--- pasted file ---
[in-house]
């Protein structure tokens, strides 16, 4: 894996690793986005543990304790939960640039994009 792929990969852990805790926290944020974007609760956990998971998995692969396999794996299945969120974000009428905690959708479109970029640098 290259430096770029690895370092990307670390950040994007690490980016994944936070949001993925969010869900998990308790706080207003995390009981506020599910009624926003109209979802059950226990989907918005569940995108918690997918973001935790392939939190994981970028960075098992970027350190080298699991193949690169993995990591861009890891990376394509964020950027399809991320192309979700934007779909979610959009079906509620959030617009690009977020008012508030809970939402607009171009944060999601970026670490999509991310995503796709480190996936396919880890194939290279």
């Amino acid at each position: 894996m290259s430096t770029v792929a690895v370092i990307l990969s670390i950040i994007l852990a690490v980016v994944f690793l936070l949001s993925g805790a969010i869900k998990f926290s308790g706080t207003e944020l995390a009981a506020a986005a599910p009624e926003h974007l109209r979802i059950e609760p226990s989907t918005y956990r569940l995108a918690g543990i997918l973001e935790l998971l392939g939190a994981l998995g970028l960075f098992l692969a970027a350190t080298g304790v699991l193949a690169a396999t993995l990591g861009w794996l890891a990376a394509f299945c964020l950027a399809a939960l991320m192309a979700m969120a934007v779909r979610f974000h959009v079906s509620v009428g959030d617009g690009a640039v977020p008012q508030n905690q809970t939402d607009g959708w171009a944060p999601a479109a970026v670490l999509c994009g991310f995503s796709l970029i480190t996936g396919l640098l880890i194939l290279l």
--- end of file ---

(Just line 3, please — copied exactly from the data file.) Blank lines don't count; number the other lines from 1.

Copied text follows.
């Amino acid at each position: 894996m290259s430096t770029v792929a690895v370092i990307l990969s670390i950040i994007l852990a690490v980016v994944f690793l936070l949001s993925g805790a969010i869900k998990f926290s308790g706080t207003e944020l995390a009981a506020a986005a599910p009624e926003h974007l109209r979802i059950e609760p226990s989907t918005y956990r569940l995108a918690g543990i997918l973001e935790l998971l392939g939190a994981l998995g970028l960075f098992l692969a970027a350190t080298g304790v699991l193949a690169a396999t993995l990591g861009w794996l890891a990376a394509f299945c964020l950027a399809a939960l991320m192309a979700m969120a934007v779909r979610f974000h959009v079906s509620v009428g959030d617009g690009a640039v977020p008012q508030n905690q809970t939402d607009g959708w171009a944060p999601a479109a970026v670490l999509c994009g991310f995503s796709l970029i480190t996936g396919l640098l880890i194939l290279l």